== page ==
After the raw WM object is topologically corrected, its surface skeleton is processed by CCMIA ending up with the 1-complex with points and edges only. The point incident to the edge of the greatest connectivity is identified as the WM center and a wideness threshold is used to break the bottleneck between the true WM and the false positives. Finally, the WM surface skeleton is dilated to restore the volumetric object.

3.2. Registration

Given the varying data available, flexible and accurate registration is an essential BrainK function. Whereas the MR image accurately differentiates soft tissues, the CT image accurately represents bone. When individual CT or even MRI is not available, BrainK provides registration of the sensor photogrammetry data to a digital head tissue Atlas of the appropriate age and gender. BrainK integrates both soft tissues and bones from multimodal images and from existing digital Atlases by various image registration techniques.

Image registration is a problem of finding optimal geometric transformations between images so that each point of one image can be mapped to a corresponding point of another image. There are generally rigid transformations and nonrigid ones. Rigid transformation involves only translation and rotation. Affine transformation is a typical nonrigid transformation and allows scaling and shearing. Another form of nonrigid transformation is an elastic transformation, allowing local deformation based on models from elasticity theory. BrainK implements rigid and affine transformations, as well as a landmark-based elastic transformation using thin-plate spline theory [23]. For different registration purposes, either one or more of them is used so that the simple transformation serves as initial state for the more sophisticated transformation.

Both the rigid transformation and the affine transformation can be represented by a simple matrix. The key issue in applying such transformations is to optimize the similarity measure between the source and the target image, which in BrainK is represented in terms of landmarks. For the thin-plate spline transformation, the displacement field at any point is computed by interpolation from the vectors defined by a set of source landmarks and a set of target landmarks. It can be seen that landmark extraction plays a central role in all three transformations. BrainK is optimized for extracting landmarks based on the preceding image segmentation and on a priori anatomical knowledge. All registration procedures in BrainK undergo three steps: landmarks extraction, transformation coefficients determination, and transformation execution. Note that three transformations all use landmarks but in different ways. The landmarks in rigid and affine transformation are used for constructing the similarity measurement, while there are source landmarks and target landmarks in thin-plate spine transformations and they are mapped to build the displacement field.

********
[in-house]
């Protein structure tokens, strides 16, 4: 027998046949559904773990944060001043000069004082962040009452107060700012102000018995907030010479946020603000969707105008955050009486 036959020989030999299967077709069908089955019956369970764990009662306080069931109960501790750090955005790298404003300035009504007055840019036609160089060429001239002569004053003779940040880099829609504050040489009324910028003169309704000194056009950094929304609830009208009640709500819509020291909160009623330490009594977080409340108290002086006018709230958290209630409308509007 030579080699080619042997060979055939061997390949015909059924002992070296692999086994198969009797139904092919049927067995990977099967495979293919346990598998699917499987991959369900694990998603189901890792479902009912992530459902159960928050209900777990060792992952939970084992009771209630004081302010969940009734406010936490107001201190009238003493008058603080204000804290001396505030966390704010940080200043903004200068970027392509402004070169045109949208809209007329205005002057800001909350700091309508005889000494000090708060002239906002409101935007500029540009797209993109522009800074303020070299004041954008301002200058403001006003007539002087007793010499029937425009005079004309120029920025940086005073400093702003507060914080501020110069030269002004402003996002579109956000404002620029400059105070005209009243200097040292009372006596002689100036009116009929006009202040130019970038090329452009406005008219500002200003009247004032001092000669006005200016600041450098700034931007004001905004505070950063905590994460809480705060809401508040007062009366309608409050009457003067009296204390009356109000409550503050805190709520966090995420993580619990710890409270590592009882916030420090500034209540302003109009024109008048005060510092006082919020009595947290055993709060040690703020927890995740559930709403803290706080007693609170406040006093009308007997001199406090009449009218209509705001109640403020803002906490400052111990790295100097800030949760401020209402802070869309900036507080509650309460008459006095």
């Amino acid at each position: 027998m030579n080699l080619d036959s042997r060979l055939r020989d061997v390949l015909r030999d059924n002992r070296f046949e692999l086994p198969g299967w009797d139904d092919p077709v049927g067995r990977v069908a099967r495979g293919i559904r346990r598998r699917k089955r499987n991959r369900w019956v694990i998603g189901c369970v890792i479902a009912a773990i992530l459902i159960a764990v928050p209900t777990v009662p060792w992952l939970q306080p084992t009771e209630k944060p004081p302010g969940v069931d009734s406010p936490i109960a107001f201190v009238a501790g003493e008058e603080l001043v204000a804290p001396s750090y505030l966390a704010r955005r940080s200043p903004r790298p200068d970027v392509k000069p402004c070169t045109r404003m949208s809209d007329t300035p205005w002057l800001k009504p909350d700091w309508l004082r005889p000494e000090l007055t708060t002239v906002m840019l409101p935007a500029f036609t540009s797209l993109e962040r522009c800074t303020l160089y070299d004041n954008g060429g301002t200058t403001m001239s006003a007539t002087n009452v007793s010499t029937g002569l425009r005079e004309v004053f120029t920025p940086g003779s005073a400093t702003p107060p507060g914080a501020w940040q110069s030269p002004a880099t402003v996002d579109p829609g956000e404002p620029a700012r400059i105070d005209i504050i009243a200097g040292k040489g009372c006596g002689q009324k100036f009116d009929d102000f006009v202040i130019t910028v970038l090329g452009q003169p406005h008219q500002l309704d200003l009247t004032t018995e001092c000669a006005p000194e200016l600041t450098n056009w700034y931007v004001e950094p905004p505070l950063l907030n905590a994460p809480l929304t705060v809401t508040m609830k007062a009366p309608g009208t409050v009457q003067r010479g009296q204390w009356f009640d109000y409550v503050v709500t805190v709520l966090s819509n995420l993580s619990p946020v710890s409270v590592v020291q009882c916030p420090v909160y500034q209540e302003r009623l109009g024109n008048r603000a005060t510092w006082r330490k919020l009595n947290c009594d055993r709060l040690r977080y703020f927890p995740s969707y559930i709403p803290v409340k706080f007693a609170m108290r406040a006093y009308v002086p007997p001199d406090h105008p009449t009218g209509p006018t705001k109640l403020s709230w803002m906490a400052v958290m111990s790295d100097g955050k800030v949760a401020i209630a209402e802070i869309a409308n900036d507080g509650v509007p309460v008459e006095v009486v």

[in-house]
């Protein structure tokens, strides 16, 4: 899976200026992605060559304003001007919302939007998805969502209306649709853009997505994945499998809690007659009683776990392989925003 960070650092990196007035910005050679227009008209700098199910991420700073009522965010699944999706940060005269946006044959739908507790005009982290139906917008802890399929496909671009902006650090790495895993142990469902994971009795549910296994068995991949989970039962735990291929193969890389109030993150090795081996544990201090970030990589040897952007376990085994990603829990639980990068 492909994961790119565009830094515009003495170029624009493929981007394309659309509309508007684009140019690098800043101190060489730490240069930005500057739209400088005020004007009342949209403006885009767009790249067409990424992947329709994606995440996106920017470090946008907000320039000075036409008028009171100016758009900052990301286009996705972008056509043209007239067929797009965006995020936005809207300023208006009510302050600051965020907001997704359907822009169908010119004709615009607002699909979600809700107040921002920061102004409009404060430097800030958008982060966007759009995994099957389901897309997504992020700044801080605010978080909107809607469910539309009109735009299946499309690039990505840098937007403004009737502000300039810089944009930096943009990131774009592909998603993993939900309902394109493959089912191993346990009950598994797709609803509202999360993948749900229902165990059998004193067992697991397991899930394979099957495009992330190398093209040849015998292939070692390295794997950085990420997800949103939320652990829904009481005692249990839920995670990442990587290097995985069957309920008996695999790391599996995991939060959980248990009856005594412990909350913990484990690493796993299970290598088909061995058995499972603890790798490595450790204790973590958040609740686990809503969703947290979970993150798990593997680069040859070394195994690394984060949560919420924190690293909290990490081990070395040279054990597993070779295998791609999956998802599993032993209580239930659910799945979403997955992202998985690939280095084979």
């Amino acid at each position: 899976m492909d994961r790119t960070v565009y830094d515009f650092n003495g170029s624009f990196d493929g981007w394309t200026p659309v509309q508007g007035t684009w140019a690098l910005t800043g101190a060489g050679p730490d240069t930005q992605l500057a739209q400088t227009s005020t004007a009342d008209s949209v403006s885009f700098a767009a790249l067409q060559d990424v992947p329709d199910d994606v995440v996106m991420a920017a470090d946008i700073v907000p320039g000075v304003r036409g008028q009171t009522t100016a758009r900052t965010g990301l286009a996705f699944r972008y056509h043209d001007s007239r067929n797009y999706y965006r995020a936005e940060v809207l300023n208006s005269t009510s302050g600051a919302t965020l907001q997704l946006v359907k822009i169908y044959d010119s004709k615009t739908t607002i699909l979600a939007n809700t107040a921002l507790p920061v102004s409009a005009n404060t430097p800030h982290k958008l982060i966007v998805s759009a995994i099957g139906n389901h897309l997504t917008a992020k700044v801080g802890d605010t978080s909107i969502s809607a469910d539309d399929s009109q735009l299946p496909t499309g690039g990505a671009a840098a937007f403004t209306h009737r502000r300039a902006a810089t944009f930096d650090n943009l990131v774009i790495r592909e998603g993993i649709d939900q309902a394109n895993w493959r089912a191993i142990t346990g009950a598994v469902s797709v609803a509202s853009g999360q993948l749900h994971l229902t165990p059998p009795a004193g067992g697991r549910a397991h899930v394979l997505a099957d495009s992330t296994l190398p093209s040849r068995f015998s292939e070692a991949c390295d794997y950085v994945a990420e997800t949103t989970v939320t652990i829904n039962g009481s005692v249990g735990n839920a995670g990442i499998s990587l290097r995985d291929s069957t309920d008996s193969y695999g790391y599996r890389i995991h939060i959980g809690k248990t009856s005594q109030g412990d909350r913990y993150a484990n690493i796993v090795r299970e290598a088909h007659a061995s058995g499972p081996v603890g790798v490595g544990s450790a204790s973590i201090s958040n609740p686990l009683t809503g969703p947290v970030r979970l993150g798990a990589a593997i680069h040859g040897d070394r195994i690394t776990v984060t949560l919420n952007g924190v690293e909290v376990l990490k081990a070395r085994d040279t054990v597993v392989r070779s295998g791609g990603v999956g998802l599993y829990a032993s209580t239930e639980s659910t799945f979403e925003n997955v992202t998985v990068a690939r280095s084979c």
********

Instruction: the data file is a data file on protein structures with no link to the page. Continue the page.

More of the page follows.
The thin-plate spline theory is based on an analogy to the approximate shape of thin metal plates deflected by normal forces at discrete points. Given source landmarks in the source image and the corresponding target landmarks in the target image, the thin-plate spline transformation maps any point in the source image to the point in the target image as follows:where . The coefficients in the above equations together form a matrix , which can be obtained by solving the equation that forces the matching of and , where is formed by organizing the coordinates of and is formed by composing the coordinates and the distance information .

When the individual CT as well as the MRI data is available for the person, the registration component in the MRI-to-CT scenario first segments the CT into the following tissue types: bone, brain, flesh, and background. The MRI segmentation is then aligned with the CT segmentation so that the brain tissues and the eyeballs recognized in the MRI data are properly transformed and put into the brain region defined by the CT data. The result of this transformation is that the entire head segmentation (WM, GM, CSF, bone, eyeball, and flesh) is now registered with the CT volume, where the CSF is redefined as the “brain” region recognized in the CT segmentation, but now subtracting the WM and GM that were inserted from the MRI segmentation.

When both MRI and CT are available, the user could also choose the CT-to-MRI registration so that the bone recognized in the CT is transformed and put into the MRI segmentation wrapping around the brain and the CSF is inserted between the brain and the cranium. However, the MRI-to-CT registration is preferred when the CT covers the entire head of the subject because MRI imaging introduces more geometry distortion than CT. However, when the CT only covers the cranium region and the MRI data includes the face and the jaw, the user could consider the CT-to-MRI registration in order to have adequate face and jaw data for the electrical head model.